CAIRO (Reuters) - Ten policemen in Egypt have been charged with torturing a man to death at a police station in Cairo in November, a judicial source and the victim’s lawyer said on Sunday.
Rights groups say police brutality is widespread in Egypt, enabled by a culture of impunity, and a string of incidents have triggered protests and riots in the past year. Anger at police was also major factor in setting off the 2011 uprising that ended President Hosni Mubarak’s 30-year rule.
Magdy Makain, a middle-aged street vendor died in custody at a police station in Al-Amiriah in Cairo in November. He was taken in after a traffic argument with police but not formally arrested or charged with a criminal offence, according to local media.
Photos purported to be of Makain’s body baring signs torture on his legs and face circulated on social media.
Egypt’s public prosecutor ordered four of the policemen to be kept in custody. They also face charges of forging reports and using force against two other men held with Makain at the police station, the judicial source said.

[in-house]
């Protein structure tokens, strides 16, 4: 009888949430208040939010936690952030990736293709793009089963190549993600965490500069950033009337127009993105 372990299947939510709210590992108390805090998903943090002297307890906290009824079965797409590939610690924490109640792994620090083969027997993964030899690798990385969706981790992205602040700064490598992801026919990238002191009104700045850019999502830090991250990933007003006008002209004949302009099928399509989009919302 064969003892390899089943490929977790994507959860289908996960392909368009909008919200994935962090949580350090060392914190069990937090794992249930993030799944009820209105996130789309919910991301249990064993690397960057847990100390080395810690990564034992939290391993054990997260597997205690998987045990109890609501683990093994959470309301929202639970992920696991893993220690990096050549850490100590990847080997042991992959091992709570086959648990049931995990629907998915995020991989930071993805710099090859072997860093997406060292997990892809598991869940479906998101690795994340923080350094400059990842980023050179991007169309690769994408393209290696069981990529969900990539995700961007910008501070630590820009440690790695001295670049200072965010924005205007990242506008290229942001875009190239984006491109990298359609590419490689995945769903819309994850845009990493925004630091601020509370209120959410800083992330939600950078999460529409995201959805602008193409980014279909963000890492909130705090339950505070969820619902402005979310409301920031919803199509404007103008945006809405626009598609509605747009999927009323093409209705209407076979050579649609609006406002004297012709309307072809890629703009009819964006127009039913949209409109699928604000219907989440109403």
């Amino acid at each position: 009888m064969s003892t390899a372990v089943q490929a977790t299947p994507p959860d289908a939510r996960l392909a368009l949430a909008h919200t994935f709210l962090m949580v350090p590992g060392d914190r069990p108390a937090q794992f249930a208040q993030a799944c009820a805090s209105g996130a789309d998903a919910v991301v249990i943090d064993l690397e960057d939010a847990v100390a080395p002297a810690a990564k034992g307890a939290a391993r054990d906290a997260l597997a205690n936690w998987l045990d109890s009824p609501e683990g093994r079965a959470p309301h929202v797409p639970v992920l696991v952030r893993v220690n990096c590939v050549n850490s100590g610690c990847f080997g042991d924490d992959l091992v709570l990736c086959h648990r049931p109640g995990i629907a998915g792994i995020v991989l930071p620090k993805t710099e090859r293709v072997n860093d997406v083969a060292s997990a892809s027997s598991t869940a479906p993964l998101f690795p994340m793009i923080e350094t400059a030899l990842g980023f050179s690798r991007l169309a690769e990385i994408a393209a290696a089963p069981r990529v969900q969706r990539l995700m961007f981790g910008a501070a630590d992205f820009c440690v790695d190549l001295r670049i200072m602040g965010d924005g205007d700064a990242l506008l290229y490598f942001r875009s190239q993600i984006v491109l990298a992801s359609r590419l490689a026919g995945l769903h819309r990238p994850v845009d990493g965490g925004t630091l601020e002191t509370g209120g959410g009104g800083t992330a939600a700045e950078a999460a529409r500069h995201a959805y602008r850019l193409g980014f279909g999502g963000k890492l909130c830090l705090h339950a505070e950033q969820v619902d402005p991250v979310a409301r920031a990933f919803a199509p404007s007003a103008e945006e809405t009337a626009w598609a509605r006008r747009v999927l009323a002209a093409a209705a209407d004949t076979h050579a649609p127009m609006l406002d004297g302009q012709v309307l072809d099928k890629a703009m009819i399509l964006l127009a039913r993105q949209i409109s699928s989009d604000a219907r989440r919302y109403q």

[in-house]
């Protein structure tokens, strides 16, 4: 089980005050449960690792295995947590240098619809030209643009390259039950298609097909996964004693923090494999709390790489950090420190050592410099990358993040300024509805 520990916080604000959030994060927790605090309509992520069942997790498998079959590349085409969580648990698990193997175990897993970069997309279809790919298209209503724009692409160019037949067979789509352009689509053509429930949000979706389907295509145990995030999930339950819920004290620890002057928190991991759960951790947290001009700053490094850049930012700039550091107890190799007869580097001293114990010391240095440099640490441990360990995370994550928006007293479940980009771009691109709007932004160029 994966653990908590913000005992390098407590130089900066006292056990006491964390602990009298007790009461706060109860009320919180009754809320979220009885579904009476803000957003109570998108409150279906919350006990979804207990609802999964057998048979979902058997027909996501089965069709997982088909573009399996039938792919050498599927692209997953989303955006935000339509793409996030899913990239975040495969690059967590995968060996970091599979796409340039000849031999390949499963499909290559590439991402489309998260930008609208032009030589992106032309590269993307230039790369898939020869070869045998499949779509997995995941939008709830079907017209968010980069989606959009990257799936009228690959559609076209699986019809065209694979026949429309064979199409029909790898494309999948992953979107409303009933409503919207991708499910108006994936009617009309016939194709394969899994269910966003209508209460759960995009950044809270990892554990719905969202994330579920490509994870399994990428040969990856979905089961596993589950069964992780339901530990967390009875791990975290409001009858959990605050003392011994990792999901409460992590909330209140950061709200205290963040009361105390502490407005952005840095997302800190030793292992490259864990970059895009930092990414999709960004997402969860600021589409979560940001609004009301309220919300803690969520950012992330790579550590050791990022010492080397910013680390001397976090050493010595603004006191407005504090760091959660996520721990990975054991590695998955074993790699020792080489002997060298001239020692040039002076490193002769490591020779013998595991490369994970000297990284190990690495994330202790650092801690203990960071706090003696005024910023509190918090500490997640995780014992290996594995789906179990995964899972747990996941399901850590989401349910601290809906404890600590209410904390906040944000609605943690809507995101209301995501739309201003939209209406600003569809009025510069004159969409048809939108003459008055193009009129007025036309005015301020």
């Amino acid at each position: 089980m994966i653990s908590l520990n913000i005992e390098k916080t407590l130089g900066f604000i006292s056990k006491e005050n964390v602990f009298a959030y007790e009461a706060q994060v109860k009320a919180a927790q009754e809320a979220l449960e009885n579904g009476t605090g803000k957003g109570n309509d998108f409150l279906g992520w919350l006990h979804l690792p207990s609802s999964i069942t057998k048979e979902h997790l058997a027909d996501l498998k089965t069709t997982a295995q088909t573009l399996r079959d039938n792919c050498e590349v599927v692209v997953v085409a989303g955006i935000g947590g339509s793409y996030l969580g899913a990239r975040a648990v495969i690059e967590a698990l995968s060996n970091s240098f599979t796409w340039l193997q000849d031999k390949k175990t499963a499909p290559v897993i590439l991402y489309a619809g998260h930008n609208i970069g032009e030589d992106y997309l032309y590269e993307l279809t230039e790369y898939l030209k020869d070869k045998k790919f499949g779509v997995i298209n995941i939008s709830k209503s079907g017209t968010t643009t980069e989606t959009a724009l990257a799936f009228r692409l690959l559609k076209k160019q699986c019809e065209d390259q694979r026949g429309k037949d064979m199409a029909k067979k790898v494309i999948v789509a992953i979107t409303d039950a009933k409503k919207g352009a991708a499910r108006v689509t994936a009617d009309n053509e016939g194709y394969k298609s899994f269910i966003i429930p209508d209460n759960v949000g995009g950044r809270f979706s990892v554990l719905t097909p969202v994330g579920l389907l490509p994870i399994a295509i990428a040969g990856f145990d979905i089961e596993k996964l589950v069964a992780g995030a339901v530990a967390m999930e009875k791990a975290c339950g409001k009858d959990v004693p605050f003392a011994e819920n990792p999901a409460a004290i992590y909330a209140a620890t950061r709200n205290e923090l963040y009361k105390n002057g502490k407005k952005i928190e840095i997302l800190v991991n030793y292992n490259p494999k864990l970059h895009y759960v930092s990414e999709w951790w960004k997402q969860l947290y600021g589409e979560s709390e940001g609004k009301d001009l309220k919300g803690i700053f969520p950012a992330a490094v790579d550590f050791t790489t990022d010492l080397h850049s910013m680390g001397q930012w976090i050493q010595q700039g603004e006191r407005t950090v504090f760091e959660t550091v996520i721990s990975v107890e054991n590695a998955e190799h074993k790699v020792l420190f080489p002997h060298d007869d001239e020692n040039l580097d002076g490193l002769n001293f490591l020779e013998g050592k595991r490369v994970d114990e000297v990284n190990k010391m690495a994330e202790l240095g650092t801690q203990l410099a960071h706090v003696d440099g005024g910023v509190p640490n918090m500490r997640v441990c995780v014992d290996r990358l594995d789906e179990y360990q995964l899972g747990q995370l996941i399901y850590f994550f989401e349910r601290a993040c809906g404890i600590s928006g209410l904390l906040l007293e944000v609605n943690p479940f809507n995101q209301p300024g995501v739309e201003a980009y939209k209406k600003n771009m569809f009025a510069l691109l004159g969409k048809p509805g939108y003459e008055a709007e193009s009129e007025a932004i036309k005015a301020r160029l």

The six other policemen were released on a 3,000 Egyptian pound ($160) bail.
If found guilty, the men could face the death penalty, said Mohamed Othman, Makain family’s lawyer.
In February, a policeman shot dead a driver in a Cairo street in an argument over a fare, prompting hundreds of people to protest outside the security directorate. In April, a policeman shot three people in a Cairo suburb after an argument over the price of a cup of tea, killing one of them, which also caused a riot.
There were also riots in the northern, Suez Canal city of Ismailia and southern Nile city of Luxor over the authorities’ handling of at least three deaths in police custody in a single week in November last year.
Egyptian security forces have faced further scrutiny over the killing of Italian researcher Giulio Regeni in Cairo this year. Human rights groups say his death bore the hallmarks of torture by Egyptian security services. They deny involvement.
Reporting Haitham Ahmed; Writing by Amina Ismail; Editing by Ahmed Aboulenein and Raissa Kasolowsky